How I Used Cover Letters to my Advantage in a Competitive Job Field

By Hannah Coleman, Operations Coordinator, Career Center

Getting a cover letter right can be difficult, especially when the style and tone vary depending on the job and the company you are applying for. When cover letters are done well though, the payoff can be crucial to prompt employers to give your application more than just a cursory glance. 

I have a story that I like to tell people who are skeptical about the importance of cover letters: 

About a year ago, I applied for a job as an Editorial Assistant at a well-known independent publishing company. I knew my application was a long-shot, as jobs in the book publishing industry are scarce and highly competitive. Still, I had 2 years of relevant experience, and was hoping to finally get my foot in the door to move up into a more active role in the industry.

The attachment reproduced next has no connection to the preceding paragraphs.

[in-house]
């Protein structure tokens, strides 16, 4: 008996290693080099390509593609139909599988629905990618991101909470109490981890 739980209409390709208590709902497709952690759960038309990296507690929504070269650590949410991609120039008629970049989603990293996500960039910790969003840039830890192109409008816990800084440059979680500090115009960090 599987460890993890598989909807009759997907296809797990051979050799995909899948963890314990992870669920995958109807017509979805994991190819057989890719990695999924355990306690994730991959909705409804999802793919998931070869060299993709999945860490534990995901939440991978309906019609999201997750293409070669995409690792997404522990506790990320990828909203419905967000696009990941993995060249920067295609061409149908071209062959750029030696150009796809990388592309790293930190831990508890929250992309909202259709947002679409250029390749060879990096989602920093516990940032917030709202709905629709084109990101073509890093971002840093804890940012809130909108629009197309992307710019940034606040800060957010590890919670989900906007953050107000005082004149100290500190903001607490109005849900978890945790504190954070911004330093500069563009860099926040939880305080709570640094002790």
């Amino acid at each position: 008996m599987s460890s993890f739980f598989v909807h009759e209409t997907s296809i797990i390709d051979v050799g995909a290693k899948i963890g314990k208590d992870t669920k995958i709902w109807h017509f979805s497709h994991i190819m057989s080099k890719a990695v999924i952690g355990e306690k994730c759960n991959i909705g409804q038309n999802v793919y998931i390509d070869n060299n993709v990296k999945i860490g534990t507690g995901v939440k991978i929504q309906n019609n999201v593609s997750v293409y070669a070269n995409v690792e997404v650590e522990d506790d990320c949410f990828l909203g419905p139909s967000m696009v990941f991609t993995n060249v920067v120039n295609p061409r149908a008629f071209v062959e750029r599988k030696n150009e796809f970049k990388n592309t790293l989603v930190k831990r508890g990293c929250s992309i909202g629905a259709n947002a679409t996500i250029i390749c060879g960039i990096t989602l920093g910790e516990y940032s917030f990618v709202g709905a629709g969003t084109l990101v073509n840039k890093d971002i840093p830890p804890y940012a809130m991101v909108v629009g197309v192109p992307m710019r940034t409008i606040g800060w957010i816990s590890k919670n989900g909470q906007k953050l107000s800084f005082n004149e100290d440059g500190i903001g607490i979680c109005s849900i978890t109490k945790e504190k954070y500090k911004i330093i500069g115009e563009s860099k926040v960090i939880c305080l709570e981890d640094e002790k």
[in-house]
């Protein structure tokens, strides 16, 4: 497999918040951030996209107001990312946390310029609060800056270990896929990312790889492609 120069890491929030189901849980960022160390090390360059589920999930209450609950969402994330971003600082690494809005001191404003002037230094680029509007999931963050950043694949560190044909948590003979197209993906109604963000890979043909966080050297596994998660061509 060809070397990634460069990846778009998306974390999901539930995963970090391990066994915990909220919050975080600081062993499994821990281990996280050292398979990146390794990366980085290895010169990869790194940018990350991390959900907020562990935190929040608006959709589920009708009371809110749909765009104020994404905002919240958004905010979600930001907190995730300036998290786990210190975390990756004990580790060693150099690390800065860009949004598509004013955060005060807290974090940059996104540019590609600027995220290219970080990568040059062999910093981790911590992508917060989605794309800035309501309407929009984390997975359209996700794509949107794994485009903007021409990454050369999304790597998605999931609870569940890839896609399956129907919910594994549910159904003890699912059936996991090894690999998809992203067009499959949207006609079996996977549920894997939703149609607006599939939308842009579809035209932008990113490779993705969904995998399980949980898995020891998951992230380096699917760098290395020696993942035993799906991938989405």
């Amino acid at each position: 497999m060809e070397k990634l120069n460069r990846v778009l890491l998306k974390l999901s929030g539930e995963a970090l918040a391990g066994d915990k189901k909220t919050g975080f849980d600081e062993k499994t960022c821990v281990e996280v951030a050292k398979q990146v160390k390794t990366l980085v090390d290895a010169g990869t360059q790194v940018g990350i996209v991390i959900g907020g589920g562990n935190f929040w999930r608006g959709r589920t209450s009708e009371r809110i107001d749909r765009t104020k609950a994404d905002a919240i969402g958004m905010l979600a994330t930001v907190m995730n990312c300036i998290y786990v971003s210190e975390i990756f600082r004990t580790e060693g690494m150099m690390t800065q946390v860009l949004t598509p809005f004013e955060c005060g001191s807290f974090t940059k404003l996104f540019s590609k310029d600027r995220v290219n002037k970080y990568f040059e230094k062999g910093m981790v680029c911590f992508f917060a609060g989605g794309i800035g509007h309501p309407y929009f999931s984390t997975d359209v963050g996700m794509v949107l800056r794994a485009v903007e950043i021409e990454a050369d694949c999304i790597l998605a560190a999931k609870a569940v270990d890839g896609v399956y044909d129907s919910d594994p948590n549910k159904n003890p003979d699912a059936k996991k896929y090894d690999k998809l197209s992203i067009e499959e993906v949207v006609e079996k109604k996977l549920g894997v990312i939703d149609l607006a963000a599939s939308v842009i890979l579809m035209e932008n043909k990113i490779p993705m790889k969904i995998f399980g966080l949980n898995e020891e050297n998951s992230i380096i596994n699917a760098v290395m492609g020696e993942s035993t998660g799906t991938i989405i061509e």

In my cover letter, after summarizing my relevant experience, I included a paragraph at the end of my letter stating why I admired the company and some specifics on why I was interested in the types of books that they published. I brought up projects that I had worked on in my previous role and talked about similar projects I saw the company was currently working on. I also brought up my own career goals and why I thought working at this company would accomplish those aims. Because I really did invest in the projects I had worked on in my previous job, and personally enjoyed them, I tried to make sure that interest showed in my letter. 

The next day, I got an email from a manager expressing interest. This part of their response really stood out to me: